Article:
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Walt Whitman to Charles W. Eldridge, 7 May 1884

Charley, you would do me a special service if you could get & send me a good photo (or other picture) of Father Taylor, the old sailor preacher. I want it to be engraved for a magazine article1—Picture will be returned—also find out for me when Father T died—No particular hurry—but hope you will be able to help me soon as convenient—

I have had a bad spell nearly all the year—till ab't​ a month ago—when things turn'd​ favorably, & I am now about as usual with me—

With good old remembrances— Walt Whitman

Charles W. Eldridge (1837–1903) was one half of the Boston-based abolitionist publishing firm Thayer and Eldridge, who issued the 1860 edition of Leaves of Grass. In December 1862, on his way to find his injured brother George in Fredericksburg, Virginia, Whitman stopped in Washington and encountered Eldridge, who had become a clerk in the office of the army paymaster, Major Lyman Hapgood. Eldridge helped Whitman gain employment in Hapgood's office. For more on Whitman's relationship with Thayer and Eldridge, see David Breckenridge Donlon, "Thayer, William Wilde (1829–1896) and Charles W. Eldridge (1837–1903)," Walt Whitman: An Encyclopedia, ed. J.R. LeMaster and Donald D. Kummings (New York: Garland Publishing, 1998).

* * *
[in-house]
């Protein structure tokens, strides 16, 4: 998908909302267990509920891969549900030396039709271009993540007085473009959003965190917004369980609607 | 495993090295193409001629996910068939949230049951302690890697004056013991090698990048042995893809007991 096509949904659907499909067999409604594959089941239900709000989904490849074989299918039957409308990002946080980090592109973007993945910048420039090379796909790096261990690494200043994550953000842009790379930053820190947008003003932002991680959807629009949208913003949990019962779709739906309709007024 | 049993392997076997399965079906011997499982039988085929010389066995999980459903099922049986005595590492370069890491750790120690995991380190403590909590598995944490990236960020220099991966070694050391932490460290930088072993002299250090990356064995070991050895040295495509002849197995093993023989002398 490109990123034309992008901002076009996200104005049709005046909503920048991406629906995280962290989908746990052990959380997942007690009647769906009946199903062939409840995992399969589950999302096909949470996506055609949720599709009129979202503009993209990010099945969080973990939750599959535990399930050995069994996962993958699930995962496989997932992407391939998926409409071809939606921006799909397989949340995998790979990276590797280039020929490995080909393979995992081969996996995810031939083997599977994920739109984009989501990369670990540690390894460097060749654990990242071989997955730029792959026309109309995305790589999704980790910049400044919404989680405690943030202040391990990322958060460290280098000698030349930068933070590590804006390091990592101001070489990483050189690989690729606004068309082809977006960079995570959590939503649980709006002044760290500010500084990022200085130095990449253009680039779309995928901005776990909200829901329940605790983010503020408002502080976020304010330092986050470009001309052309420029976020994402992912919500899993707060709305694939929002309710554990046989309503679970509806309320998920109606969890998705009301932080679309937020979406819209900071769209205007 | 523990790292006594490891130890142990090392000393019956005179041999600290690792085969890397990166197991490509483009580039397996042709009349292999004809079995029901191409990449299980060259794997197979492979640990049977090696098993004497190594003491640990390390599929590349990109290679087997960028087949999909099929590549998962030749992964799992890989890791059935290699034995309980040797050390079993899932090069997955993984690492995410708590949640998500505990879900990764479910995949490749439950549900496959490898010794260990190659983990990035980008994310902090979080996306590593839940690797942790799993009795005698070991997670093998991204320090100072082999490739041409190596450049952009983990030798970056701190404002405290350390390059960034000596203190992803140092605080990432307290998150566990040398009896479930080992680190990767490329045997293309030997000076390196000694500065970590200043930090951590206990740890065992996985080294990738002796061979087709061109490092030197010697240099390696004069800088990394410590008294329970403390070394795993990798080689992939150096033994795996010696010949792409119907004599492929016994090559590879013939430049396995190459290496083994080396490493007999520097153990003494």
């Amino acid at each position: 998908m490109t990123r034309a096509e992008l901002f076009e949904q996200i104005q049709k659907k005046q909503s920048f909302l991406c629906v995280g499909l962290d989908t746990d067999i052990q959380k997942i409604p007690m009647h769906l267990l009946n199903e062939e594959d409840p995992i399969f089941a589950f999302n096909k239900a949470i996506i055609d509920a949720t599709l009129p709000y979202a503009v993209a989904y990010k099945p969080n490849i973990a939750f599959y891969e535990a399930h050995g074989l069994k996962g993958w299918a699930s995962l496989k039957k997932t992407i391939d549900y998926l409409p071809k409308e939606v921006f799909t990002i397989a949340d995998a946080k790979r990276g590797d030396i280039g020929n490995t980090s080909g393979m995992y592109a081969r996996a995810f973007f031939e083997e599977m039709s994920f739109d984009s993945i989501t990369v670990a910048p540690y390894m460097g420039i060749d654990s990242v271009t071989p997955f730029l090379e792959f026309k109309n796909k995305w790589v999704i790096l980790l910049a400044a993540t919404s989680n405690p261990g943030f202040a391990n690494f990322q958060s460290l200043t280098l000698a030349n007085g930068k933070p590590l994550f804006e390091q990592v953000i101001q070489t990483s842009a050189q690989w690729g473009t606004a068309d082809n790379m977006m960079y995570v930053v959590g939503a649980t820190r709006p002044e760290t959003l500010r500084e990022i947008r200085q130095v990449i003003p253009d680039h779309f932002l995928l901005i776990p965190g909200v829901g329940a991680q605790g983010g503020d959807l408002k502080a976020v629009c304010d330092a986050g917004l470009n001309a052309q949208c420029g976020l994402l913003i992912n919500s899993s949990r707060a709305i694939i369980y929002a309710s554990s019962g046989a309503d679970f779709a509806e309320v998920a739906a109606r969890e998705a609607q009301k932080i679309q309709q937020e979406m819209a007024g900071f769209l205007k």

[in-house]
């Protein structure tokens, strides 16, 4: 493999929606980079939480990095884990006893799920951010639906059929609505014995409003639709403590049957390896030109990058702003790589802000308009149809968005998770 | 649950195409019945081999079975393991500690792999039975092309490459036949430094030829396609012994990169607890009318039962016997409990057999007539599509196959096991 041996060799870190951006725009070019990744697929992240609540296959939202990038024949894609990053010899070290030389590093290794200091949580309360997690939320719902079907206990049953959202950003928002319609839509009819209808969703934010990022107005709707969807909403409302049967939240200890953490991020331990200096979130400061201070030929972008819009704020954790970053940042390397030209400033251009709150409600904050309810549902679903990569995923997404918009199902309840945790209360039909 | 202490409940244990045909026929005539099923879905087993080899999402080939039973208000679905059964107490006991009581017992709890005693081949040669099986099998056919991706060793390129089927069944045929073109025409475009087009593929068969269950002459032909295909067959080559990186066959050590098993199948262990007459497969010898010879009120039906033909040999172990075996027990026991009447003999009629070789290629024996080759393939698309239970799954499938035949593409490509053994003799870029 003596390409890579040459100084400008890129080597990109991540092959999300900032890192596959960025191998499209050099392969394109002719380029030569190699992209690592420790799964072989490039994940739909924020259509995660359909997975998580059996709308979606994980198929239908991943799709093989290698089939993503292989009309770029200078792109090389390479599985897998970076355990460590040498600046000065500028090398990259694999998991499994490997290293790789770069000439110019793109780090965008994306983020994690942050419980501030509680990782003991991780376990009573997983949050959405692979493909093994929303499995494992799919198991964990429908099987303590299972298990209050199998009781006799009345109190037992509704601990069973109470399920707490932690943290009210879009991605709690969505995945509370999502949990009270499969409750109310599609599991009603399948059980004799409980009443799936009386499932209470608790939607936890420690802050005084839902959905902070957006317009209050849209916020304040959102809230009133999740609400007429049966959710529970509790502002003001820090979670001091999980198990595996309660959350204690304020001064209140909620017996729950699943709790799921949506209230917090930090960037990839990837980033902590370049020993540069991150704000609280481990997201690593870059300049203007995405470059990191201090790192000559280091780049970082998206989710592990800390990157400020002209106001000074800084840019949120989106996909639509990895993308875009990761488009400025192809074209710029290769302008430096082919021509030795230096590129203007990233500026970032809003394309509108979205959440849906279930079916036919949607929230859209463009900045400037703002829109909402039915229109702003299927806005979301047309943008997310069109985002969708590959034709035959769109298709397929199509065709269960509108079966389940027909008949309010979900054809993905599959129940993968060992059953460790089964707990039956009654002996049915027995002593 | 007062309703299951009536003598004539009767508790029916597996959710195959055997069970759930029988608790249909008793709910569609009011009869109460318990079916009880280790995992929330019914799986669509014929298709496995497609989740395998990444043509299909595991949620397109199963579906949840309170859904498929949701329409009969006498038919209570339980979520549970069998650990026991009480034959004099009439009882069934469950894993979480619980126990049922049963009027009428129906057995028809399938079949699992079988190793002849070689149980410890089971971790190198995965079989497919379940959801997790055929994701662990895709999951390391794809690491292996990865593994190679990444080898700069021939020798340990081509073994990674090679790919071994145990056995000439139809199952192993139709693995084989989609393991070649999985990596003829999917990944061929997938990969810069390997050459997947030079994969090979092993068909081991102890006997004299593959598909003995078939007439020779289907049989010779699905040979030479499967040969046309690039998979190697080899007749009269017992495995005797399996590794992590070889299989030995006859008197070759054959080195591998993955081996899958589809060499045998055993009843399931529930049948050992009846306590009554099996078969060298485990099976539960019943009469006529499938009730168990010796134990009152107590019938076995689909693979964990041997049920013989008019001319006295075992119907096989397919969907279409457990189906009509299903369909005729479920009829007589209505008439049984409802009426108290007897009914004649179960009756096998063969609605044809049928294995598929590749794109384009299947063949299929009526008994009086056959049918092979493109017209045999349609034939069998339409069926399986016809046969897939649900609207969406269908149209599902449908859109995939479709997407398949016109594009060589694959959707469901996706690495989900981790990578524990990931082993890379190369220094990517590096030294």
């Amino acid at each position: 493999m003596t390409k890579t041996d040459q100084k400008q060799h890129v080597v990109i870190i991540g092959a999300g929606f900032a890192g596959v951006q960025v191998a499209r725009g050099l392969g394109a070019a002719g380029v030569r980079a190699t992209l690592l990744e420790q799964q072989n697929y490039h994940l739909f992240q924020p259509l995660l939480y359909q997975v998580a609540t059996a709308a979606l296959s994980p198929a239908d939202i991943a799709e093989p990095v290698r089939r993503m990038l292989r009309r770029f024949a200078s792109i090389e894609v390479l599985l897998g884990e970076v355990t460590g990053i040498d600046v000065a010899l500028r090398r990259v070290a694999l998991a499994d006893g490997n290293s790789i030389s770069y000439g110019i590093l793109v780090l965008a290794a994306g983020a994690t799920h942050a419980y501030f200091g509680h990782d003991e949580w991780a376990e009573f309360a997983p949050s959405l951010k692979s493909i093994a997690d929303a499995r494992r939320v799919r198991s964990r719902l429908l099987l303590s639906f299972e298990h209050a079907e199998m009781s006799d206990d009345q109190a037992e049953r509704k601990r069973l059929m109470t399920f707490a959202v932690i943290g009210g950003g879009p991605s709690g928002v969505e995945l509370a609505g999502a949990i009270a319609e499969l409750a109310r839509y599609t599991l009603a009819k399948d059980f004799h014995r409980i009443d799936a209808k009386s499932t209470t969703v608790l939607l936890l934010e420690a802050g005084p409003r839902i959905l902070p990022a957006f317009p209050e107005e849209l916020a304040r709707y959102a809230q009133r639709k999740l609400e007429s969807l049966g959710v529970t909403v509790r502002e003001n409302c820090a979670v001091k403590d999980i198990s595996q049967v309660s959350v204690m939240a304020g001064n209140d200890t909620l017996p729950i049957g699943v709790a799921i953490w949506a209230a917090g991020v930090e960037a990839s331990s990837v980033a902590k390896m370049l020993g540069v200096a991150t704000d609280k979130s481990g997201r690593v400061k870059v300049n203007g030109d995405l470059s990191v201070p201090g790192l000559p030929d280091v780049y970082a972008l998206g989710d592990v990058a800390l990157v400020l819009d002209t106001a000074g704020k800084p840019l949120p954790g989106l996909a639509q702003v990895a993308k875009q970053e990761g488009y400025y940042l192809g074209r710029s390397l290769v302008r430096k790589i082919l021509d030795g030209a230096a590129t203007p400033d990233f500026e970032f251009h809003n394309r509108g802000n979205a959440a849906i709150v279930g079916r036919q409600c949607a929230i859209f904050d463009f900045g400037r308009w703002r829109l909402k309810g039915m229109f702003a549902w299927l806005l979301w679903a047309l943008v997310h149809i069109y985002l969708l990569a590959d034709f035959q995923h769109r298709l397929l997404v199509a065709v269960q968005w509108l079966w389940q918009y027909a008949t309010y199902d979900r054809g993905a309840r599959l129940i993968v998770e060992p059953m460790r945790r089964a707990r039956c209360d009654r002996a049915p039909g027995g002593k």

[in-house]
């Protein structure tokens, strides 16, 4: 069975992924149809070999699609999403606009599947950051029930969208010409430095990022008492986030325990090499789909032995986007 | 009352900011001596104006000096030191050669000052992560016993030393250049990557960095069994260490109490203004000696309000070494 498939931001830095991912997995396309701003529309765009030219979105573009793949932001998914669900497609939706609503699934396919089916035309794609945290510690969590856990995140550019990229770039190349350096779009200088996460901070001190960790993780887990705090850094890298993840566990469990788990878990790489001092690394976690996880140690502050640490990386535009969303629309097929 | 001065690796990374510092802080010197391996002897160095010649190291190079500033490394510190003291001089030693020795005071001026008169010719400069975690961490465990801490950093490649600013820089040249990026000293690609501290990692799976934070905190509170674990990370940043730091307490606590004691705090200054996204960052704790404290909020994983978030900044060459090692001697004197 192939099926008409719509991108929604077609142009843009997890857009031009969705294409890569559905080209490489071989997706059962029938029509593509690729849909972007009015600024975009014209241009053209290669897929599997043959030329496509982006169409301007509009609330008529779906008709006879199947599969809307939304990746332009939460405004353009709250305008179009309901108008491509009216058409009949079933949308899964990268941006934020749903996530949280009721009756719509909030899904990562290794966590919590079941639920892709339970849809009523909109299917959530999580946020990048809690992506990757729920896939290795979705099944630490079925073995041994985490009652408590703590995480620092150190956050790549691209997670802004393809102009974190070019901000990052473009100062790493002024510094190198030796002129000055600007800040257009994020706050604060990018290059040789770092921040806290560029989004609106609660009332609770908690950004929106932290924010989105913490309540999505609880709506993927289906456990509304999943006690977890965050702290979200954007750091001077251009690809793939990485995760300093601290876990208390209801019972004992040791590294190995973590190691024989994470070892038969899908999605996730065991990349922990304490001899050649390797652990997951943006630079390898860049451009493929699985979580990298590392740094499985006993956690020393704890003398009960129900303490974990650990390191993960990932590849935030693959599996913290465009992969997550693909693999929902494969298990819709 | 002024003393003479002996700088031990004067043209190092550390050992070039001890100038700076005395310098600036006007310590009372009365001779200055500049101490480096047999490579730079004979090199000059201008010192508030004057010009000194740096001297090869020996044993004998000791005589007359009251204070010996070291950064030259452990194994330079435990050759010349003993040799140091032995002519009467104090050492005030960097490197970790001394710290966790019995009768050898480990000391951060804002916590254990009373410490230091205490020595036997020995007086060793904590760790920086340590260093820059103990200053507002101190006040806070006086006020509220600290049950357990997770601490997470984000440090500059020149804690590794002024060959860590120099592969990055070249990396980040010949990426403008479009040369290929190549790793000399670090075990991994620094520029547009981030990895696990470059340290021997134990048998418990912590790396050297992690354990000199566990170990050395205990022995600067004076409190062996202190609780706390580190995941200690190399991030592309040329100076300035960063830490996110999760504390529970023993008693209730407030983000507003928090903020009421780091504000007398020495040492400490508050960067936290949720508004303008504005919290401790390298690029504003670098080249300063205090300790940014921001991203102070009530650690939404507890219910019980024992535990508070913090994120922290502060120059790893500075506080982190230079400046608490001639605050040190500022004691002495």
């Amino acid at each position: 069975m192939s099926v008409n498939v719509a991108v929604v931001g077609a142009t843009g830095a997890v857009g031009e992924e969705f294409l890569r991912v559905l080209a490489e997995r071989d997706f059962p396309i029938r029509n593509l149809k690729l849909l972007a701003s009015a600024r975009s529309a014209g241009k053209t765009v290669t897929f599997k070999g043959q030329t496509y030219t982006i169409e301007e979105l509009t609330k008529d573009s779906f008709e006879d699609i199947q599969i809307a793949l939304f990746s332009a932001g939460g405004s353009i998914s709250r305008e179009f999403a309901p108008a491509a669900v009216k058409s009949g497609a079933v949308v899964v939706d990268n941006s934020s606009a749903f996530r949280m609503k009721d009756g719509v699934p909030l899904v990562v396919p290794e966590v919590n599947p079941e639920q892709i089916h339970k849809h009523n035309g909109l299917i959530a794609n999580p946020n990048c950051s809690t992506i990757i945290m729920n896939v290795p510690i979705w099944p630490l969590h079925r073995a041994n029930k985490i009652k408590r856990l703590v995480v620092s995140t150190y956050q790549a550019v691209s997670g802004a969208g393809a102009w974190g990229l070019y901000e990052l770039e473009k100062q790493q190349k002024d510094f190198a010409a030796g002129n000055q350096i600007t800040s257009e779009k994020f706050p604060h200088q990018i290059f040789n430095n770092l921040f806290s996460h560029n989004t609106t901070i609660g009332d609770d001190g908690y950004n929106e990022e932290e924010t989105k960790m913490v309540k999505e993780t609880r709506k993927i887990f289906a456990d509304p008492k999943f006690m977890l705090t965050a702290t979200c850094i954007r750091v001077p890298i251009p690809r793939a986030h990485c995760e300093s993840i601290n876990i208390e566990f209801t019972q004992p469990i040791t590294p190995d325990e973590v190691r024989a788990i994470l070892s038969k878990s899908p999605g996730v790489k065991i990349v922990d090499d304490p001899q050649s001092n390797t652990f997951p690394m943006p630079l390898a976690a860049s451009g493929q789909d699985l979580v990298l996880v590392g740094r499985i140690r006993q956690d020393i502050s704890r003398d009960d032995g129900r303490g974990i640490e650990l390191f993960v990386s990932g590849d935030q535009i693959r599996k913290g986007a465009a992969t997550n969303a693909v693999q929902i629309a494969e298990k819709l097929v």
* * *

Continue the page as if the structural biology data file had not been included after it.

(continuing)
• 1. The article, "Father Taylor and Oratory," did not appear until 1887. Whitman heard Edward Thompson Taylor (1793–1871) preach in the Seaman's Chapel in Boston in 1860 (Gay Wilson Allen, The Solitary Singer [New York: Macmillan, 1955], 239). [back]
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